Skip to content


The illegal use of pyrotechnics present dangers to all at sports grounds.

Pyrotechnics present dangers to spectators, staff, players, officials and others.

There is no safe use of pyrotechnics in spectator areas at football events within stadia or in crowded places.

There have been a number of well publicised instances of pyrotechnics (flares, smoke bombs or fireworks) being used within
the spectator areas of a stadium and other crowded spaces. In many instances injuries or damage have occurred.

The illegal use of pyrotechnics at football grounds puts the safety of everyone at risk. Staff and players have the right to work without the risk of injury from the crowd, and fans have the right to enjoy football in safe environments.

What are pyrotechnics?

Pyrotechnics are devices containing explosive substances or a mixture of explosive substances designed to produce heat (up to 2500°C), light, sound, gas or smoke or a combination of such effects through self-sustained exothermic chemical reactions.

Pyrotechnics will generally burn “to completion”. Water or other methods will not extinguish them.

The law

Section 2A of the Sporting Events (Control of Alcohol etc.) Act 1985 states it is a criminal offence to attempt to bring a pyrotechnic device into a designated football ground or to be in possession of a pyrotechnic device in spectator viewing accommodation at a designated football ground.

Managing the illegal use of pyrotechnics

If illegal use of a pyrotechnic does take place, follow this three-stage approach:

1. Move away

  • Get at least 5 metres away.
  • Be seen to get away. Players, match officials, stewards, and emergency services should show that they recognise the dangers.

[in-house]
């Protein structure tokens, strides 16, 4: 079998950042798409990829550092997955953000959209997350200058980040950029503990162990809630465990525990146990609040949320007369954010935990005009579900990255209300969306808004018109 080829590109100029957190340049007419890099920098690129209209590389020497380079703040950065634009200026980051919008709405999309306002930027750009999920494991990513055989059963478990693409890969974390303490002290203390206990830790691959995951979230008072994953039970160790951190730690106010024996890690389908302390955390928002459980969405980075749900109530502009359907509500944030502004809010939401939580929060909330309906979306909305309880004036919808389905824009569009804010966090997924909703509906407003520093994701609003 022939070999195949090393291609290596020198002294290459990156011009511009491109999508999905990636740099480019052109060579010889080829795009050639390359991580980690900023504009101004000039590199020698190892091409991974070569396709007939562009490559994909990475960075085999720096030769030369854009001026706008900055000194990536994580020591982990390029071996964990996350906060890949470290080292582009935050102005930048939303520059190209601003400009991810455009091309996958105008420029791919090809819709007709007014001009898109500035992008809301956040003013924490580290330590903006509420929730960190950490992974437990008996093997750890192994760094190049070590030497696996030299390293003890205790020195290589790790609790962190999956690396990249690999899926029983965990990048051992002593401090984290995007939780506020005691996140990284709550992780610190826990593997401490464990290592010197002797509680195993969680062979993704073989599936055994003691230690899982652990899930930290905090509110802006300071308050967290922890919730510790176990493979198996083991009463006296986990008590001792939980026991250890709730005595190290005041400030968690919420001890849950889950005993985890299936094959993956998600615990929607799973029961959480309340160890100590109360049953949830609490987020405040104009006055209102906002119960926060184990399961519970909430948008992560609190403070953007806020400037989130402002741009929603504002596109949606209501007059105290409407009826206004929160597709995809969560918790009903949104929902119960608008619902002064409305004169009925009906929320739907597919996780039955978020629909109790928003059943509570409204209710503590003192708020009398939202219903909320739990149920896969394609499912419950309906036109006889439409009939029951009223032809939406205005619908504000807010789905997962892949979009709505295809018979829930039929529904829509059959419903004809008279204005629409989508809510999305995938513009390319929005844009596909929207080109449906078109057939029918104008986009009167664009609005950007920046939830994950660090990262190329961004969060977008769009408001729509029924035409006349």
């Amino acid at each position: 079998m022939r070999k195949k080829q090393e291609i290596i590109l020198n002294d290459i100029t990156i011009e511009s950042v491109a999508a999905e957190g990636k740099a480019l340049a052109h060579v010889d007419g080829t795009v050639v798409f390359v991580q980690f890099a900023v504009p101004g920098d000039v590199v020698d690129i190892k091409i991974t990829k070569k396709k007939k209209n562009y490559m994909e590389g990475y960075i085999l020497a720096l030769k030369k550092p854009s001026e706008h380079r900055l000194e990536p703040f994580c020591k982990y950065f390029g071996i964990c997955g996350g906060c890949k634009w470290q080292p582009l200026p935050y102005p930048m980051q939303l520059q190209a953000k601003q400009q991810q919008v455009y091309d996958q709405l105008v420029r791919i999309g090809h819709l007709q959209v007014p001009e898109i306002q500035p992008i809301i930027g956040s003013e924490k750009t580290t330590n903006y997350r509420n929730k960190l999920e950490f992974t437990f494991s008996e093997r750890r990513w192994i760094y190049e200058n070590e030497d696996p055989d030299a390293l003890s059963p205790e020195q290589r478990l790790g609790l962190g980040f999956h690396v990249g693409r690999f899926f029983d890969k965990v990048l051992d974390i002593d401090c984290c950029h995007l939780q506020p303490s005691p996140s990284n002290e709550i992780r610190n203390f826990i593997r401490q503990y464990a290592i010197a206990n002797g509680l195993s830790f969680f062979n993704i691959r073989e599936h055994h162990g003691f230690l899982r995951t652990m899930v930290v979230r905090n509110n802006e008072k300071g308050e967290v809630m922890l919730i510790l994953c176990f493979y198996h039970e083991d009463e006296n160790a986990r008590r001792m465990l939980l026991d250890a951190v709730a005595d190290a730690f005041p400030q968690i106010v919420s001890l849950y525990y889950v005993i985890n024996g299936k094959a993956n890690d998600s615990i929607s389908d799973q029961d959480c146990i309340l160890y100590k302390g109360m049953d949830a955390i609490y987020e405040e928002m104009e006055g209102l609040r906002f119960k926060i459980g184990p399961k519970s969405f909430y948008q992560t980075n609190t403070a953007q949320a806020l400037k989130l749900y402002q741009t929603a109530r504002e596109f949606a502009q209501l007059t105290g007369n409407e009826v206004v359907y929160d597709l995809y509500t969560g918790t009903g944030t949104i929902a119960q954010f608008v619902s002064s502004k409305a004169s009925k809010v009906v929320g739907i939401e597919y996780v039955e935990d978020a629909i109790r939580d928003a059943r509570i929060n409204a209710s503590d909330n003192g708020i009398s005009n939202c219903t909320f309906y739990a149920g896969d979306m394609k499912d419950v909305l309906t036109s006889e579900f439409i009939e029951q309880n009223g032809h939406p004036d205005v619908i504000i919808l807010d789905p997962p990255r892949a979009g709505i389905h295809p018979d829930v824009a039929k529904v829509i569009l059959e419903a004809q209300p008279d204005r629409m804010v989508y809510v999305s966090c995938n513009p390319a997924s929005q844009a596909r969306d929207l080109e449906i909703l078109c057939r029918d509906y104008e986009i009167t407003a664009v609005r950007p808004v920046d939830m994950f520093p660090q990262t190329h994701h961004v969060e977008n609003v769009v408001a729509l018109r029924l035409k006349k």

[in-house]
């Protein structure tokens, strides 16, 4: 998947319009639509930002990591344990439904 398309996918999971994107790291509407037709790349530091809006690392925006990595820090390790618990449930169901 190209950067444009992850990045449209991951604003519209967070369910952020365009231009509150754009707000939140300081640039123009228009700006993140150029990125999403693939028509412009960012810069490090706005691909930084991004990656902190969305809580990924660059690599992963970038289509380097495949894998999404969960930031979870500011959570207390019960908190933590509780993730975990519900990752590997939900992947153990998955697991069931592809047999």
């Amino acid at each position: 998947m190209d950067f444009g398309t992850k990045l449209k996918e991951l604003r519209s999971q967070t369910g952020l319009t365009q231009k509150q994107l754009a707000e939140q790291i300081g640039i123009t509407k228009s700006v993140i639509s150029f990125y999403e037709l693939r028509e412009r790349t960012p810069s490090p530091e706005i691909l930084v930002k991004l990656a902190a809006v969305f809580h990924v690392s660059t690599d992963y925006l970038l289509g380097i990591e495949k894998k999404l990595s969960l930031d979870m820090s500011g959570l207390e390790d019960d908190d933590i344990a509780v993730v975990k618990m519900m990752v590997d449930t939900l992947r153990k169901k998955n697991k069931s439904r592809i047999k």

• Pause the fixture if, for example, the device is on the pitch and/or there’s a lot of smoke. Officials and safety officers should assess
    the seriousness of the situation and decide whether to pause the fixture whilst the incident is being dealt with.

2. Leave them alone

  • Pyrotechnics are self-sustaining and cannot be extinguished. Any attempts to extinguish a pyrotechnic puts a person close to it with
    associated health and safety risks.
  • You don’t know what the pyrotechnic will do next – it may explode.

3. Let them burn out

  • Stay away, let the pyrotechnic burn to completion, and then deal with it.

Then (and only then)

Only once the pyrotechnic has burnt to completion should you attempt to remove it.

Even then the pyrotechnic may still be hot and burning internally.

Use suitable personal protective equipment to place the spent case into a bucket of water, as it may still be hot and burning internally.

In case of a fire in a high-risk area, water fire extinguishers are best to fight the fire. Make sure to stand five metres away when directing water onto the surface.

Please keep in mind that all pyrotechnic devices are formed of compositions which include their own oxidants. This means that once ignited they will generally burn “to completion” and cannot be extinguished by conventional means (eg by excluding oxygen).

Some pyrotechnic devices will even burn under water – and hence cannot be extinguished by water (or other) fire extinguishers.

Learn more

Pyrotechnics education toolkit

Learn more